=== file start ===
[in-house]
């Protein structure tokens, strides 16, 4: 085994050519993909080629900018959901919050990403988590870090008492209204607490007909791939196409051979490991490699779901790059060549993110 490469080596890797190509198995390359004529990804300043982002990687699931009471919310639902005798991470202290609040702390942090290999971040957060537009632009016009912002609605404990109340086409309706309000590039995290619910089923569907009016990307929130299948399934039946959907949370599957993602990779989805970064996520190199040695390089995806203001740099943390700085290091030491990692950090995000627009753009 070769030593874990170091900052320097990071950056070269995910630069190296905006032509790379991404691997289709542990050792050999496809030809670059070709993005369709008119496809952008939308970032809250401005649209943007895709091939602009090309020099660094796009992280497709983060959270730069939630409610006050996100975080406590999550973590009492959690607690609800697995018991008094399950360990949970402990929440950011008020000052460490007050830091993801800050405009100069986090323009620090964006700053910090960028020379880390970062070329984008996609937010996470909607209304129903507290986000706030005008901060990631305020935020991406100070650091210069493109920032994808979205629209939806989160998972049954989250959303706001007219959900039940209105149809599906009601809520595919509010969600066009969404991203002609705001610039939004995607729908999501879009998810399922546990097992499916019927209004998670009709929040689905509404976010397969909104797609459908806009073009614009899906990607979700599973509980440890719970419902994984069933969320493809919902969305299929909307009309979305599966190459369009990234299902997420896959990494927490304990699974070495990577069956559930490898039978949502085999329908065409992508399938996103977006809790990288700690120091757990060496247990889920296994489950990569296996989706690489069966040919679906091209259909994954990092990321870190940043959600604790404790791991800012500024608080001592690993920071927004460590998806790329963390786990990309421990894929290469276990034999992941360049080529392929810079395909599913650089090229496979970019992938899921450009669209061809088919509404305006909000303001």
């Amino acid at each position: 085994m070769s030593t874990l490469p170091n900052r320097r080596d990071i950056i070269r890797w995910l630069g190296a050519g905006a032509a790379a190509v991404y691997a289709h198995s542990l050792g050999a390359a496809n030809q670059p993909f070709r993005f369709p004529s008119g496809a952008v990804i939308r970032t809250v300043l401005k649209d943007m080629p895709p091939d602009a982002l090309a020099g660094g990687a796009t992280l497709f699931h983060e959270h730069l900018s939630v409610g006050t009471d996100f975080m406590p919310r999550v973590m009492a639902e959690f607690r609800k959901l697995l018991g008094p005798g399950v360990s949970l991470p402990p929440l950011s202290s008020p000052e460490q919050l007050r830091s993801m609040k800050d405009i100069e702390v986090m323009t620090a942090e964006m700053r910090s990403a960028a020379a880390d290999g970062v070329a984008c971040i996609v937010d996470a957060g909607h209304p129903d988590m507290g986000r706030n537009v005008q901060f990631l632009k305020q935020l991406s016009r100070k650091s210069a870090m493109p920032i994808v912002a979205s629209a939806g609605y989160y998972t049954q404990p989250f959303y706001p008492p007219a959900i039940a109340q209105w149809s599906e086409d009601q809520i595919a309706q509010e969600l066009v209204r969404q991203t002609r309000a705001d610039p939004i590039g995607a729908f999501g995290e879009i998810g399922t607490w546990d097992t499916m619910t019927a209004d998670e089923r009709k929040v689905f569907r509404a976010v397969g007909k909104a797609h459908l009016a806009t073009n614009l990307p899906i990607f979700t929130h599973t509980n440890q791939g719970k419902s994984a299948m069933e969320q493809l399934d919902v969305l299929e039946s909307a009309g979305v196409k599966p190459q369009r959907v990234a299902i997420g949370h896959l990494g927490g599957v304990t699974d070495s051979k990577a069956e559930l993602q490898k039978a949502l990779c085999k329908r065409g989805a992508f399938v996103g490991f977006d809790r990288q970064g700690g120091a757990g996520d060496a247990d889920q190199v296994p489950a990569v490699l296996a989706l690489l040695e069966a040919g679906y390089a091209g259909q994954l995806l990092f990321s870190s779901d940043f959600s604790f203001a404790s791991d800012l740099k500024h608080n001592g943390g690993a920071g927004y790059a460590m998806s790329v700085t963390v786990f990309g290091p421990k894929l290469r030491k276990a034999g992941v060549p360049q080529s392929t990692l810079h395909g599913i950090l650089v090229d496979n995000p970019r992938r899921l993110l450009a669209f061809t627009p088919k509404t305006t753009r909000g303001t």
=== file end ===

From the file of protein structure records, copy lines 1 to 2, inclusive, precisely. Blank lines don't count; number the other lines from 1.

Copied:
[in-house]
């Protein structure tokens, strides 16, 4: 085994050519993909080629900018959901919050990403988590870090008492209204607490007909791939196409051979490991490699779901790059060549993110 490469080596890797190509198995390359004529990804300043982002990687699931009471919310639902005798991470202290609040702390942090290999971040957060537009632009016009912002609605404990109340086409309706309000590039995290619910089923569907009016990307929130299948399934039946959907949370599957993602990779989805970064996520190199040695390089995806203001740099943390700085290091030491990692950090995000627009753009 070769030593874990170091900052320097990071950056070269995910630069190296905006032509790379991404691997289709542990050792050999496809030809670059070709993005369709008119496809952008939308970032809250401005649209943007895709091939602009090309020099660094796009992280497709983060959270730069939630409610006050996100975080406590999550973590009492959690607690609800697995018991008094399950360990949970402990929440950011008020000052460490007050830091993801800050405009100069986090323009620090964006700053910090960028020379880390970062070329984008996609937010996470909607209304129903507290986000706030005008901060990631305020935020991406100070650091210069493109920032994808979205629209939806989160998972049954989250959303706001007219959900039940209105149809599906009601809520595919509010969600066009969404991203002609705001610039939004995607729908999501879009998810399922546990097992499916019927209004998670009709929040689905509404976010397969909104797609459908806009073009614009899906990607979700599973509980440890719970419902994984069933969320493809919902969305299929909307009309979305599966190459369009990234299902997420896959990494927490304990699974070495990577069956559930490898039978949502085999329908065409992508399938996103977006809790990288700690120091757990060496247990889920296994489950990569296996989706690489069966040919679906091209259909994954990092990321870190940043959600604790404790791991800012500024608080001592690993920071927004460590998806790329963390786990990309421990894929290469276990034999992941360049080529392929810079395909599913650089090229496979970019992938899921450009669209061809088919509404305006909000303001």